Carpophilus beetles (also known as dried fruit beetles) are a pest in fruits, nuts and grains. They attack a wide variety of hosts including almonds, cherries and other stonefruit. There are a number of species of carpophilus beetles. The species most prevalent in New Zealand orchards is Carpophilus davidsoni, which is particularly aggressive in cherries and other stonefruit.
The adult beetles can cause direct feeding damage in ripening stonefruit. Adult beetles are also a major vector of the fungal diseases including brown rot (Monilinia spp.) in a wide range of host crops. They prefer moist conditions, and beetles fly once temperatures are above 22o C. The adults lay their eggs in rotting or damaged fruit on the ground and the larvae develop within the fruit. Mature larvae then emerge and pupate in the soil. Thinning’s can also be a food source.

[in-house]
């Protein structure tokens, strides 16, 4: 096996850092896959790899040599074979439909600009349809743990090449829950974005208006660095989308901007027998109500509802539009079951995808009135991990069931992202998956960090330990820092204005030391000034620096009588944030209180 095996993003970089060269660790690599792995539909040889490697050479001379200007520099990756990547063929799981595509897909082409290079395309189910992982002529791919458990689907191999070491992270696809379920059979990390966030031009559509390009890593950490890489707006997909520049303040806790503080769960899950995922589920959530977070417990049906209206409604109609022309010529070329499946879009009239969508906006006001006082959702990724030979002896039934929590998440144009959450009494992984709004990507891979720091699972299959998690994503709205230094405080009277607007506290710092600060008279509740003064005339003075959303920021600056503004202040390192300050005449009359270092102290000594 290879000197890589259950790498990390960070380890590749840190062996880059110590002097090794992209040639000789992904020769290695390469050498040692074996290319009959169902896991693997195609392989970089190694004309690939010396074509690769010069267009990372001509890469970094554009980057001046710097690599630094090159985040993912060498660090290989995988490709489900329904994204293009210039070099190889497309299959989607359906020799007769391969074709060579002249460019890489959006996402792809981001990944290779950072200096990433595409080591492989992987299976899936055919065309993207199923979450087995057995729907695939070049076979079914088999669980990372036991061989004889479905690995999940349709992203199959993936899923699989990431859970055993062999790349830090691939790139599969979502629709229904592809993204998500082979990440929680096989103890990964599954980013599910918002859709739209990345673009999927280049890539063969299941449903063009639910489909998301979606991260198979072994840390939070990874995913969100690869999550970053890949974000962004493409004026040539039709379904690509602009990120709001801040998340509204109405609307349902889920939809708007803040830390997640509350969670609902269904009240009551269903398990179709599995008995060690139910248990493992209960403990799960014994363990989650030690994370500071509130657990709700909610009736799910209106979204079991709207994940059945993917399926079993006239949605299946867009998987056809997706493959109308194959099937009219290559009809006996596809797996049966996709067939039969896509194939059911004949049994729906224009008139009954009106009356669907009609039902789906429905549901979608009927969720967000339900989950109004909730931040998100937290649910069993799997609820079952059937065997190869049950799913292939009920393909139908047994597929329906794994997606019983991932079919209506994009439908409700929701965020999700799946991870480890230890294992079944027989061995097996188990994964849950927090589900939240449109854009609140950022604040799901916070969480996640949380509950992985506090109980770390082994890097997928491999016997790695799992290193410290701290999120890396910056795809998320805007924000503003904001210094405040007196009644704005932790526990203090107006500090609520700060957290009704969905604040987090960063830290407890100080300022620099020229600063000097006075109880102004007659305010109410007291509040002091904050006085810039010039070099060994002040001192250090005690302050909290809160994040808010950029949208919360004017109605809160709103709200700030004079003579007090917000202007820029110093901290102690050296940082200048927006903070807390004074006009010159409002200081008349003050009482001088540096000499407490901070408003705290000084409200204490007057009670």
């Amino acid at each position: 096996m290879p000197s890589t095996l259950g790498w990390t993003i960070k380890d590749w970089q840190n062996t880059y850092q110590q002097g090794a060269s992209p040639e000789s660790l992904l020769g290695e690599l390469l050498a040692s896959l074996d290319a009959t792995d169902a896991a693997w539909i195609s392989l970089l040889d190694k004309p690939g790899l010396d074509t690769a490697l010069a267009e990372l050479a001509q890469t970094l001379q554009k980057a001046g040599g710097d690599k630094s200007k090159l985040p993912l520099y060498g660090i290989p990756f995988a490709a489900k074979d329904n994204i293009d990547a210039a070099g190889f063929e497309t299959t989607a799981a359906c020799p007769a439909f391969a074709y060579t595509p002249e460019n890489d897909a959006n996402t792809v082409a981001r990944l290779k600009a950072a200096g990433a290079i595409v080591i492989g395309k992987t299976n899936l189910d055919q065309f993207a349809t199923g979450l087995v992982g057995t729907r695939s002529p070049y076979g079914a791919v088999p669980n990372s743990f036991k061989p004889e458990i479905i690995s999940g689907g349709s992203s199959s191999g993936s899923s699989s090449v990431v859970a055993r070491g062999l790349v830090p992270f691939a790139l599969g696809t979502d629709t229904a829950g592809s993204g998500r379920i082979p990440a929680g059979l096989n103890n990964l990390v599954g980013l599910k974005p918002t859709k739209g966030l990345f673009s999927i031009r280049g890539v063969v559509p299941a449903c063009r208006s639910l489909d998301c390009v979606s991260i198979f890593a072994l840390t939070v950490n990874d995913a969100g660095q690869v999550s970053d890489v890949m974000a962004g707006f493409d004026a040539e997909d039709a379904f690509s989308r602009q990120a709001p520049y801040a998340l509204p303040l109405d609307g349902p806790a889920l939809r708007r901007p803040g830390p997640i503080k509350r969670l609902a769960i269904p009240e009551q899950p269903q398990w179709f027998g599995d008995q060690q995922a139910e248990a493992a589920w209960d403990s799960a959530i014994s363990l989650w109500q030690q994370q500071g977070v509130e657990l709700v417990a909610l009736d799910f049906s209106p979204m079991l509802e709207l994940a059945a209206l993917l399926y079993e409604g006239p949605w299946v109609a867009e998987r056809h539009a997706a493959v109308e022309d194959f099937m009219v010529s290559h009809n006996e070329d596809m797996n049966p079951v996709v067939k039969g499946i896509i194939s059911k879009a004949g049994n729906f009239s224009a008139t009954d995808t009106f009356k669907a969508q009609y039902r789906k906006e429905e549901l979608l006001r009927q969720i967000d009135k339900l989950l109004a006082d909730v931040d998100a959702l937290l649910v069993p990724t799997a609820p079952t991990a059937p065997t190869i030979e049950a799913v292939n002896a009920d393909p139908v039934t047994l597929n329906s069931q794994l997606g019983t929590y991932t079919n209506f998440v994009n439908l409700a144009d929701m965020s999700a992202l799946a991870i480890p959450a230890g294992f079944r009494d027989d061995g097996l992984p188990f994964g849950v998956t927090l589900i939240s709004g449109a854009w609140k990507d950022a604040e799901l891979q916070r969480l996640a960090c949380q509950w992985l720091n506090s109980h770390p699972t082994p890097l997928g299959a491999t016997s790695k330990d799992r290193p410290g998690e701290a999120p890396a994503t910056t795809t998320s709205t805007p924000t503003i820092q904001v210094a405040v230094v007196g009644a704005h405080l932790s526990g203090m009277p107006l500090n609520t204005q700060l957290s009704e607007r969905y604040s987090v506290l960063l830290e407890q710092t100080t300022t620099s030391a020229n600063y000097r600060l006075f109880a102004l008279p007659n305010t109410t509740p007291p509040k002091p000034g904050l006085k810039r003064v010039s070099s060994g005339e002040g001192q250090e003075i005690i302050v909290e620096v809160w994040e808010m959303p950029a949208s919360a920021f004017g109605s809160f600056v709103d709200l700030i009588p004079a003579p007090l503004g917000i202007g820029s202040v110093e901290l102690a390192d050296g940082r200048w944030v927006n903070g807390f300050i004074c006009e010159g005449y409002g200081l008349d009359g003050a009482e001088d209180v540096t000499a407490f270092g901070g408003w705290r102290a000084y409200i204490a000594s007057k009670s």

There are multiple overlapping generations each year, with adult beetles emerging from the orchard floor or flying in from neighbouring orchards to attack fruit in late spring and summer.
Good orchard hygiene can contribute to the control of this pest within the orchard. Removal of fallen and damaged fruit, including mulching thinnings, can reduce availability of breeding sites and helps to break the life cycle. However, in susceptible crops good hygiene practices alone often do not provide adequate control.